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In trade data of South American single currency fixed-floating IRS (e.g. BRL with floating rate BRLCDI with deliverable USD) there are many physically settled IRS. What does physical delivery / settlement mean in case of such IRS in contrast to cash delivery?

Descriptions of BRL IRS that fit the trade data can be found at e.g. CME.

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  • $\begingroup$ Let me know if I answered your question in enough detail. IRS is interest rate swap? Or something else? $\endgroup$ – Scott Skiles Jul 12 '18 at 23:43
  • $\begingroup$ IRS is an interest rate swap, yes! $\endgroup$ – p.vitzliputzli Jul 13 '18 at 7:02
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The link you posted does not contain the word "physical" in it, however with respect to the Brazilian interest rate swaps it does mention "non-deliverable currency."

An interest rate swap is a defined series of coupons or cashflows so the only question remaining is then how to settle those cashflows, with respect to currencies that may be lesser liquid or have onshore/offshore regulations stipulated.

In your link's case the CME has defined the IRS as being "non-deliverable" meaning non-deliverable of BRL and instead all cashflows must settle in USD and they specify the source of the FX conversion rate (BRL-PTAX spot rate). Additionally they stipulate any specific fees written into the contract must be denominated in dollars.

I strongly suspect there is a local market which settles, on an uncleared basis in BRL, and it is entirely possible this is colloquially referred to as a "physical basis", since there is no other definition of physical that really exists for IRS.

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Physical delivery means that the underlying contract will be delivered when the contract expires. This is as opposed to financial settlement, where parties settle up on the difference in value gained or lost. In the case of currencies, physical delivery may be useful in case a party wants to guarantee the delivery of a specific currency at a future date.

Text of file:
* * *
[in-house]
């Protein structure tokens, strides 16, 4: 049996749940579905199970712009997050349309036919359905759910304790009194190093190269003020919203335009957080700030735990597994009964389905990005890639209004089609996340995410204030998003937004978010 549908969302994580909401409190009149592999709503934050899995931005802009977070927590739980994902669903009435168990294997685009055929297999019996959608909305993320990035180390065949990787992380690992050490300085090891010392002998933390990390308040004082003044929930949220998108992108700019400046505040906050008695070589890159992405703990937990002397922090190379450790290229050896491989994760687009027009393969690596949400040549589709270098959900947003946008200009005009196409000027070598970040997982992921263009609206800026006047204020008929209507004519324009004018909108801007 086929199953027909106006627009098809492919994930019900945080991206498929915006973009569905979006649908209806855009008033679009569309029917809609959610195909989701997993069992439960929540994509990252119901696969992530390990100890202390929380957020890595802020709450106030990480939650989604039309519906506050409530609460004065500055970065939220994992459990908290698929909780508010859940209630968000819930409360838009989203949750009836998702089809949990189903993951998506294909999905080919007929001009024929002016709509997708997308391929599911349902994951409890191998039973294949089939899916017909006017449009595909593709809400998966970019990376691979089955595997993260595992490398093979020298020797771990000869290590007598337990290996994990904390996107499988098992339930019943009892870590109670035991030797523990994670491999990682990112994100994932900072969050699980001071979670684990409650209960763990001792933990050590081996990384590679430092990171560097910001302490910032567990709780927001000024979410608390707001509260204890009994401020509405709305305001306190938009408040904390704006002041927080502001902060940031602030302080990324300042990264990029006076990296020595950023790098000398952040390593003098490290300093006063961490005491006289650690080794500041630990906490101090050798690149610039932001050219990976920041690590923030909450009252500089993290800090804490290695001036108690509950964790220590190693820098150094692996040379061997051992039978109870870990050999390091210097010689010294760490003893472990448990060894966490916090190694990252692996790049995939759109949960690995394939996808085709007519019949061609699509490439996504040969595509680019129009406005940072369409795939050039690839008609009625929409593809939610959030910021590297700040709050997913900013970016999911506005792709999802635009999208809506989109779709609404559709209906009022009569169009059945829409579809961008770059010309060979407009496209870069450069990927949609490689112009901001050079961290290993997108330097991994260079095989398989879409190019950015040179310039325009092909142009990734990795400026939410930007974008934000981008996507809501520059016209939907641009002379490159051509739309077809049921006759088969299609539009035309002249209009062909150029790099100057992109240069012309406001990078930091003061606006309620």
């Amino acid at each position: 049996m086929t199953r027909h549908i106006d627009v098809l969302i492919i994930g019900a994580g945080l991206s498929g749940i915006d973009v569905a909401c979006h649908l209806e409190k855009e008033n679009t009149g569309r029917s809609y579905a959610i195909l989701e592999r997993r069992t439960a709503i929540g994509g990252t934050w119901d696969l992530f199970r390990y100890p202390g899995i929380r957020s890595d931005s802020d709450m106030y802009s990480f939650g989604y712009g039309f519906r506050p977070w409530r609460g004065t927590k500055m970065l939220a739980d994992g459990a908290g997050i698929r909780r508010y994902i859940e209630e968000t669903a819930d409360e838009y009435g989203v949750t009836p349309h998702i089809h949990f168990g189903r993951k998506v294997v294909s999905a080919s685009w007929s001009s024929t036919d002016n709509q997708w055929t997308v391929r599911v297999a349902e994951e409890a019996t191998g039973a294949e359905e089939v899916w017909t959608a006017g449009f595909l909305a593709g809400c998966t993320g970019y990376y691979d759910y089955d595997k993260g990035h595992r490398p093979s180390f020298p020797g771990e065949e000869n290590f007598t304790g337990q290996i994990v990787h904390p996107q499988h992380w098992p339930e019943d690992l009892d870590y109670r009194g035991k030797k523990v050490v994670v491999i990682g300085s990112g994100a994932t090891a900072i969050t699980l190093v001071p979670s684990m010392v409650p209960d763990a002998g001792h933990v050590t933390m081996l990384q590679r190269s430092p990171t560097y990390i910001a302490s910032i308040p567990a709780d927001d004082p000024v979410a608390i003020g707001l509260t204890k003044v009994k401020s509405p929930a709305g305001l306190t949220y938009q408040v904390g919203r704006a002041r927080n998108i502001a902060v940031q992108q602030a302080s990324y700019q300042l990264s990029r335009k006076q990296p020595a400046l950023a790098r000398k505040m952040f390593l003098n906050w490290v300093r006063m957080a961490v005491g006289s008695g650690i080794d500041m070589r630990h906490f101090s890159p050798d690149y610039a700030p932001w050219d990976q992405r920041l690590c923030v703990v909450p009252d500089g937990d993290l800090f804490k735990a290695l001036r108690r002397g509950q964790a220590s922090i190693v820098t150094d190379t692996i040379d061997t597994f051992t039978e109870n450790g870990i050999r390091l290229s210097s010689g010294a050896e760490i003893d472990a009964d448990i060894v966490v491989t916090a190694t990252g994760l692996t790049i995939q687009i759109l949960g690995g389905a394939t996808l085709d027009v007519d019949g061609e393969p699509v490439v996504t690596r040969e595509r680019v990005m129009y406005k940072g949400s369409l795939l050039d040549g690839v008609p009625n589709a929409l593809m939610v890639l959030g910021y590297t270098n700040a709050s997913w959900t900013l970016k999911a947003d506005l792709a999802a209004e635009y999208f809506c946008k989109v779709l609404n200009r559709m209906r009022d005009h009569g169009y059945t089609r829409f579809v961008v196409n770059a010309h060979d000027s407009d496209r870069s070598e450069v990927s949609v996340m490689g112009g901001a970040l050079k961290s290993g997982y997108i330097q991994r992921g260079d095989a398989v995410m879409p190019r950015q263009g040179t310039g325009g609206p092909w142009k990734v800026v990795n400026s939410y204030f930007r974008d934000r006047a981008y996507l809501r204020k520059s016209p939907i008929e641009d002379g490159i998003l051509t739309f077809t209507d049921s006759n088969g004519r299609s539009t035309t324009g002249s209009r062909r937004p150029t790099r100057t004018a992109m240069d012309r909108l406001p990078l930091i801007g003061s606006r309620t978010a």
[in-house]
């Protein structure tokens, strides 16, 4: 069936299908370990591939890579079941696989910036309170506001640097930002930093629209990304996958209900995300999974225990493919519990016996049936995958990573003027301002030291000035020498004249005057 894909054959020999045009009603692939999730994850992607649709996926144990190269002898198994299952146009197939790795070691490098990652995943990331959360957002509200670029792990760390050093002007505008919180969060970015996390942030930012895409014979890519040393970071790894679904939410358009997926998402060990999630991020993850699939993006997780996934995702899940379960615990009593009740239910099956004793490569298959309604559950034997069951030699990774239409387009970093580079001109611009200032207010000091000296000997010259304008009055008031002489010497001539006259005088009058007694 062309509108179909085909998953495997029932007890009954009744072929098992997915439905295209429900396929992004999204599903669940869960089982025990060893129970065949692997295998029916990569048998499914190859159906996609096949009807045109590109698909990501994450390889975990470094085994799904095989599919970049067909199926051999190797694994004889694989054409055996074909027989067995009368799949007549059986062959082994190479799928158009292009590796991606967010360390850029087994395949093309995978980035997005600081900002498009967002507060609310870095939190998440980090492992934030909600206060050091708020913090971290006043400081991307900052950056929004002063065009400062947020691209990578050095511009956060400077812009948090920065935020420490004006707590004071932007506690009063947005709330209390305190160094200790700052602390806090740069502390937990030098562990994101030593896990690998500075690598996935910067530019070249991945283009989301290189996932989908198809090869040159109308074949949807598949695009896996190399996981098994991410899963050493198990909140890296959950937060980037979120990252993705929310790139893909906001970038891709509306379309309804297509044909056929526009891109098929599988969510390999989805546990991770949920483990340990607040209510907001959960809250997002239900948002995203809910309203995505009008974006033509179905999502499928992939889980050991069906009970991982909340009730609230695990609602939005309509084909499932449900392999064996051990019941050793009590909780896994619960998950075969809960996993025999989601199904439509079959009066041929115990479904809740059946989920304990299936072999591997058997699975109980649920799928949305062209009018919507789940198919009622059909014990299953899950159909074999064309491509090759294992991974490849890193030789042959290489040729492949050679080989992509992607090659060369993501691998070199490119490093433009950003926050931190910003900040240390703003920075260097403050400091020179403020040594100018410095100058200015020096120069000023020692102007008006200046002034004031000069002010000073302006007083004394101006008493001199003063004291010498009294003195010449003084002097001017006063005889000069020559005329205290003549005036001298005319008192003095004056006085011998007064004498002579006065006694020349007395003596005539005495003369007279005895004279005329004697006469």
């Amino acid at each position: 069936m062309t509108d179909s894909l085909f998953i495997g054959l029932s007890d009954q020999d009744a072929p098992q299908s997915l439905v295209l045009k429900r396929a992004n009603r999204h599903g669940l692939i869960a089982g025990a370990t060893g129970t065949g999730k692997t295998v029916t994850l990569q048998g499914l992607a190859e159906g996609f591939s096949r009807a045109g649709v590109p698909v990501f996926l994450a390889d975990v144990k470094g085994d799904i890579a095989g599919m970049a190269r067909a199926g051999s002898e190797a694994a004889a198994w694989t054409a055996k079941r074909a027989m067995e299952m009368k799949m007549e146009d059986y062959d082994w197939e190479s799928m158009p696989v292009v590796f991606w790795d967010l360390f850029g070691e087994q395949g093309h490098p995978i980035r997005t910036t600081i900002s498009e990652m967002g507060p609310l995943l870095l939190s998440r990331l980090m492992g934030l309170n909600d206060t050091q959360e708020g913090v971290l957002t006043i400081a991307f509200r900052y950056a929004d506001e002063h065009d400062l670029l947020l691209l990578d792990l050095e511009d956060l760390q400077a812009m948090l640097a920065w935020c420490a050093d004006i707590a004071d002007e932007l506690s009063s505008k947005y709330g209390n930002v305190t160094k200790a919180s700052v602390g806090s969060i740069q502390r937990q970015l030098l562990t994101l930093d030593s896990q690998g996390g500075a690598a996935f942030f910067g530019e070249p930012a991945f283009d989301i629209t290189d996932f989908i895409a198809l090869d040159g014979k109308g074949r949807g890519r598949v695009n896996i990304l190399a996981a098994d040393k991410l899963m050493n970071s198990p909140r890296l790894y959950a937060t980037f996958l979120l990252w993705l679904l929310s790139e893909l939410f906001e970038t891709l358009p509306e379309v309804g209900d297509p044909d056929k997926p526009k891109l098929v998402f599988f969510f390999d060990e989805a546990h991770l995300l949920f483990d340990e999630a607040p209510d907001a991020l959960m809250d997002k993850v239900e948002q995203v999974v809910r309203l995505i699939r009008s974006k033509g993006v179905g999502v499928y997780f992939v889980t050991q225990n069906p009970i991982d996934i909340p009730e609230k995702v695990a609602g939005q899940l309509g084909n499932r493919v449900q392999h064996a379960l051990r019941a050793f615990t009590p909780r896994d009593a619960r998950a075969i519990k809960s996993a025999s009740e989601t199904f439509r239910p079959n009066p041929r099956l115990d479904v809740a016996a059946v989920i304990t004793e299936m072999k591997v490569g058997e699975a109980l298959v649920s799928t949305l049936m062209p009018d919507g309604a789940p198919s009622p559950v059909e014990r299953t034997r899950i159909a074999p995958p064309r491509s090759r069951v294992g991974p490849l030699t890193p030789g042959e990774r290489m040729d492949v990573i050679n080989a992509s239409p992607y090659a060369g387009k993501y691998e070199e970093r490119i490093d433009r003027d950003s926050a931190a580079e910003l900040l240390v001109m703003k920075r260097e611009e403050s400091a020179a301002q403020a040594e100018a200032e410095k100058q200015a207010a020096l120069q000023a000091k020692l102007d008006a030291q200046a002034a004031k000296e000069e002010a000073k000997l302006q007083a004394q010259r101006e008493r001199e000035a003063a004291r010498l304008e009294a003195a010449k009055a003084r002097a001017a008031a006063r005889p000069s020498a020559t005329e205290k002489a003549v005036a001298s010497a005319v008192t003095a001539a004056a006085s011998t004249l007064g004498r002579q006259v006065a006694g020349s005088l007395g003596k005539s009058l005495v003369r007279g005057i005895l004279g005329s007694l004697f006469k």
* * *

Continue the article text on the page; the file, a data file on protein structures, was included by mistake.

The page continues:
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  • $\begingroup$ Given that we have non-deliverable single-currency interest rate swaps, I would guess that the participants are not interested in receiving the currency. There must be some other reason. $\endgroup$ – p.vitzliputzli Jul 13 '18 at 7:08
  • $\begingroup$ Can you link to the contract specs? Your description is all we are going off of right now. I think @dm63 is on the right track, but there would then be FX risk to consider. $\endgroup$ – Scott Skiles Jul 13 '18 at 13:12
  • $\begingroup$ I have added a link to CME's swap details for BRL. The description fits the trade data I am seeing, but doesn't state anything about physical settlement. $\endgroup$ – p.vitzliputzli Jul 13 '18 at 13:50
  • $\begingroup$ Thanks for including that pdf. It looks like BLR is financially settled, as the currency itself is not "physically" delivered. That is, BLR is non-deliverable and it is transferred into USD at 1:15pm EST or whatever. $\endgroup$ – Scott Skiles Jul 15 '18 at 1:32
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I think physical means that BRL currency amounts will be delivered on each fixed and Floating rate payment , whereas cash means that each payment is translated into USD at the then current BRL/Usd exchange rate.

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  • $\begingroup$ In this case, the deliverable is always USD, so I don't understand why they should deliver BRL instead. $\endgroup$ – p.vitzliputzli Jul 13 '18 at 7:05
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With FXO or IRS, the deliverable in question is the currency. With FX that is difficult to source for settlement, a synthetic market is created to settle transactions in USD (this can be arbitrarily any currency however as its an OTC transaction, but most dealers and market-data assume USD).

NonDeliverable Forward markets (and by extension FXO and IRS) are usually created by restrictive Central Monetary policies where offshore delivery of their currency is prohibited.

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I have come to the conclusion that this has to be a reporting error. The CFI code and the delivery field are contradicting each other and there are some other hints I can't comment on.

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  • $\begingroup$ you will find it can't be deleted since people have invested time in attempting to help you find a solution. $\endgroup$ – Attack68 Jul 14 '18 at 20:14

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